REMCO DE BLAAIJ
Remco de Blaaij has been curator at CCA Glasgow since October 2012. He previously worked at the Van Abbemuseum in Eindhoven, The Netherlands, where he co-curated Picasso in Palestine an unique project of presenting one of Picasso’s works at International Academy of Art Palestine in Ramallah, connected with Picasso Talks, a special programme in which international speakers were invited to respond to the artistic, political and social implications surrounding the Picasso exhibition and process of taking it to Ramallah. He also worked on the team of Be(com)ing Dutch, a two-year elaborate project in the museum that dealt with residues of globalisation, national identity, and immigration and which included the work of Bik van der Pol. While at Van Abbemuseum de Blaaij also curated a space called “The Eye” that invited local artists for a six-month working period within the museum. Recent exhibitions at CCA, Glasgow have included a double solo show of new films from Amsterdam artist Mounira al Solh and Glasgow artist Sarah Forrest and the collaborative research project, Circles of Focus, by Christine Borland and Brody Condon. He moved to London in 2011 where he concluded his research at the Centre for Research Architecture, Goldsmiths University with the publication too little, too late on border practices of visual culture against the backdrop of Suriname, South America. In 2013, he was recipient of the Colección Patricia Phelps de Cisneros / ICI Travel Award for Central America and the Caribbean. He conducted research about women activist practices in the countries of Guatemala, Jamaica, Nicaragua, and Suriname.
Dr Penelope Curtis studied Modern History at Corpus Christi College, Oxford (1979–1982) followed by a Masters and Ph.D on French sculpture after Rodin at the Courtauld Institute of Art (1983–89). In summer 2015 Curtis will become the Director of Museu Calouste Gulbenkian in Lisbon after being Director of Tate Britain since 2010. In her role at Tate Britain she oversaw a number of successful exhibitions, along with the opening of the new Tate Britain in 2013, and critically acclaimed rehang of its collections. She was also chair of the jury for the Turner Prize. Prior to her to Directorship of Tate Britain Curtis was Curator at the Henry Moore Institute in Leeds from 1999 (and Head of the Henry Moore Centre from 1994) where she was responsible for developing an acclaimed and distinctive programme of exhibitions, research, collection development and a unique archive of sculptors’ papers. Previously, she was the first Exhibitions Curator at Tate Liverpool when it opened in 1988. Major exhibitions she has curated or co-curated include Barbara Hepworth: A Retrospective, Tate Liverpool (1994), Henry Moore Institute’s Sculpture in Painting (2010); Modern British Sculpture, Royal Academy (2011). Curtis is an established scholar and author with particular interest in inter-war art and architecture and contemporary art, on which she has written widely for many artists. This year she delivered a series of Paul Mellon Lectures at the National Gallery. Her publications include Sculpture 1900–1945 in the Oxford History of Art (Oxford 1999) and Patio & Pavilion: the place of sculpture in modern architecture (Ridinghouse/Getty 2007). She has previously been a member of Art Commissions Committee for the Imperial War Museum and is currently on the Advisory Committee for the Government Art Collection as well as the British School at Rome.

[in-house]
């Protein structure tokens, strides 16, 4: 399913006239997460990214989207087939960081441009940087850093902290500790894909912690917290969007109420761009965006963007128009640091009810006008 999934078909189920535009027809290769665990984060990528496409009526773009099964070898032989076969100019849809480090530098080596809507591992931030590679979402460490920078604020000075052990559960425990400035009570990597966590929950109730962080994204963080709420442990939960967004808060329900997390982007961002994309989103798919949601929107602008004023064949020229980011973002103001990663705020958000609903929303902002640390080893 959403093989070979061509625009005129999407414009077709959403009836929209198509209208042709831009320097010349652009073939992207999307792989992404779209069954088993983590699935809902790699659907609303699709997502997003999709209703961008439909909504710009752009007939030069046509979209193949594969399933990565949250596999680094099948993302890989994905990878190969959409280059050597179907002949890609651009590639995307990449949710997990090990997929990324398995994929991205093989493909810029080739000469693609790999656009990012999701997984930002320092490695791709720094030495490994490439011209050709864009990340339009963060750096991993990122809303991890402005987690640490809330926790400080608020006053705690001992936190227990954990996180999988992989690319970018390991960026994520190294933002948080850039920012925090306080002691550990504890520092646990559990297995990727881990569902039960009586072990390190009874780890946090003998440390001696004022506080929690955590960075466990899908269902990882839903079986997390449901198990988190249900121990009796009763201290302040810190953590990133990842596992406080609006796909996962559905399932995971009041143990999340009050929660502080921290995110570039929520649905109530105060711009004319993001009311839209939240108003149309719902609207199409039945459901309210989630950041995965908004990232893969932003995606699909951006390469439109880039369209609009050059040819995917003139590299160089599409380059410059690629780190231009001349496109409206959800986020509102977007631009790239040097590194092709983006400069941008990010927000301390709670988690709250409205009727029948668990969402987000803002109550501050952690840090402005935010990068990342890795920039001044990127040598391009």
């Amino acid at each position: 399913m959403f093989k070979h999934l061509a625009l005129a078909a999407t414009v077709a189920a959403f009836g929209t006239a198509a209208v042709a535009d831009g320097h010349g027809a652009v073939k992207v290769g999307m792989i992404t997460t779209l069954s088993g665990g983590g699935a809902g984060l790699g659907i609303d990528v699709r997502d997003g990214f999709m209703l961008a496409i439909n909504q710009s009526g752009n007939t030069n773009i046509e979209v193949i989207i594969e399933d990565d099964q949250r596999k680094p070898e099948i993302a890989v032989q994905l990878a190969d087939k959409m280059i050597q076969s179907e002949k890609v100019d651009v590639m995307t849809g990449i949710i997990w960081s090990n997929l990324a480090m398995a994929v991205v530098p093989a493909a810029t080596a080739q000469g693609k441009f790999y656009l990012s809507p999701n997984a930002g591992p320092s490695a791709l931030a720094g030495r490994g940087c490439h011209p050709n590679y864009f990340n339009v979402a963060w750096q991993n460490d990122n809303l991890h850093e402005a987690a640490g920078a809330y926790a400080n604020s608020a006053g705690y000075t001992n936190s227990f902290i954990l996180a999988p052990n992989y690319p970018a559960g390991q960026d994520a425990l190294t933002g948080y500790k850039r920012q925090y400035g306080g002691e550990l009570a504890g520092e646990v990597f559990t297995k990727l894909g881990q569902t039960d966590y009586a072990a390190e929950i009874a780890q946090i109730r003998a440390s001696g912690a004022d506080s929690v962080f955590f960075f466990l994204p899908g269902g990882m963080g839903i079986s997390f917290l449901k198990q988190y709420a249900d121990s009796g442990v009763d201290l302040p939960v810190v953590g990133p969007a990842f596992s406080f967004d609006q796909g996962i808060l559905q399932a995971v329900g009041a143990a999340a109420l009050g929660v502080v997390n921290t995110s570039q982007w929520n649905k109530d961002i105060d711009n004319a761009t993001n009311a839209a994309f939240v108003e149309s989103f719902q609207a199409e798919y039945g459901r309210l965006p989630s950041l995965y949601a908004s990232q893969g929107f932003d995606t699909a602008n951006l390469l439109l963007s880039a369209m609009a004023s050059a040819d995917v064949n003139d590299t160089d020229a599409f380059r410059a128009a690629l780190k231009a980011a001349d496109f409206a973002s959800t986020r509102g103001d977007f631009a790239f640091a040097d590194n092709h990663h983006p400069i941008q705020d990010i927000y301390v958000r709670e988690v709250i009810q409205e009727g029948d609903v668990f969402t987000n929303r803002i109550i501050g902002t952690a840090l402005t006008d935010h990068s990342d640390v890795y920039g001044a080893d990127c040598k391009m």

Kathryn Ashill is a Welsh artist who graduated from the MFA course at The Glasgow School of Art in 2015. Ashill aims to pursue the theatricality in the everyday, building work from observations of literature, autobiography, people, history and site. Civic life and duty is explored through interactions with memorial sites, face painting, costume and public events. At the centre of her practice are amateur dramatics, theatre flats, stage lighting, public monuments and performance. There is a strong participatory spirit within the live performances Ashill creates. She has presented work both inside the gallery and in the public realm. In 2016 Ashill will start a practice based PhD supervised by the University of Manchester drama and biosciences departments through which she will create an opera about medical leeches. This PhD award has come about through discussions stemming from a 2008 performance which was commissioned by SATnet and University of Wales Trinity Saint David. For FIELDWORK 2015 Ashill will present a new performance entitled Ambush.